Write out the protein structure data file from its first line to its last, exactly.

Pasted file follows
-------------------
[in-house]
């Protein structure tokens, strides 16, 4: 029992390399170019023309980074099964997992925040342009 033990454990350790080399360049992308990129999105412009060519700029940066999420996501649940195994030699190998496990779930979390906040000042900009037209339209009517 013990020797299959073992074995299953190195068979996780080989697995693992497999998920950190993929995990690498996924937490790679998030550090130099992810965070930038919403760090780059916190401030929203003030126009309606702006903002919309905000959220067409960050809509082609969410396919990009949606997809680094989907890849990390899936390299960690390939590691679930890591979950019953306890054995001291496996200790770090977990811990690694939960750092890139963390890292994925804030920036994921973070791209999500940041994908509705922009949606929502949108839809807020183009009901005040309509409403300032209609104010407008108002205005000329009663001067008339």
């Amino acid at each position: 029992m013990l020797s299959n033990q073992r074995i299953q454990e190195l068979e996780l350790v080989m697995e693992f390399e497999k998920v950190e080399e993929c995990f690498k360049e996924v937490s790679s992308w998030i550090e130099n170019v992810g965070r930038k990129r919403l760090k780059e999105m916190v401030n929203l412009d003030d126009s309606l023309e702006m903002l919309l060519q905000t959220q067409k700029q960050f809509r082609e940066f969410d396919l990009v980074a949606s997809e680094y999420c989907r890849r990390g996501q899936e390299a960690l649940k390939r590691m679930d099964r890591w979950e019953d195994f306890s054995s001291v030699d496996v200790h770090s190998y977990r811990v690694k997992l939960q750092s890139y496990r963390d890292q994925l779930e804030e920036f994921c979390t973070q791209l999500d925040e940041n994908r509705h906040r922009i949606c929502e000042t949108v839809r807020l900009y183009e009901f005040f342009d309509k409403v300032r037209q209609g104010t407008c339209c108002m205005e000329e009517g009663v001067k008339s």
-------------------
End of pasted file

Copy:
[in-house]
């Protein structure tokens, strides 16, 4: 029992390399170019023309980074099964997992925040342009 033990454990350790080399360049992308990129999105412009060519700029940066999420996501649940195994030699190998496990779930979390906040000042900009037209339209009517 013990020797299959073992074995299953190195068979996780080989697995693992497999998920950190993929995990690498996924937490790679998030550090130099992810965070930038919403760090780059916190401030929203003030126009309606702006903002919309905000959220067409960050809509082609969410396919990009949606997809680094989907890849990390899936390299960690390939590691679930890591979950019953306890054995001291496996200790770090977990811990690694939960750092890139963390890292994925804030920036994921973070791209999500940041994908509705922009949606929502949108839809807020183009009901005040309509409403300032209609104010407008108002205005000329009663001067008339």
């Amino acid at each position: 029992m013990l020797s299959n033990q073992r074995i299953q454990e190195l068979e996780l350790v080989m697995e693992f390399e497999k998920v950190e080399e993929c995990f690498k360049e996924v937490s790679s992308w998030i550090e130099n170019v992810g965070r930038k990129r919403l760090k780059e999105m916190v401030n929203l412009d003030d126009s309606l023309e702006m903002l919309l060519q905000t959220q067409k700029q960050f809509r082609e940066f969410d396919l990009v980074a949606s997809e680094y999420c989907r890849r990390g996501q899936e390299a960690l649940k390939r590691m679930d099964r890591w979950e019953d195994f306890s054995s001291v030699d496996v200790h770090s190998y977990r811990v690694k997992l939960q750092s890139y496990r963390d890292q994925l779930e804030e920036f994921c979390t973070q791209l999500d925040e940041n994908r509705h906040r922009i949606c929502e000042t949108v839809r807020l900009y183009e009901f005040f342009d309509k409403v300032r037209q209609g104010t407008c339209c108002m205005e000329e009517g009663v001067k008339s």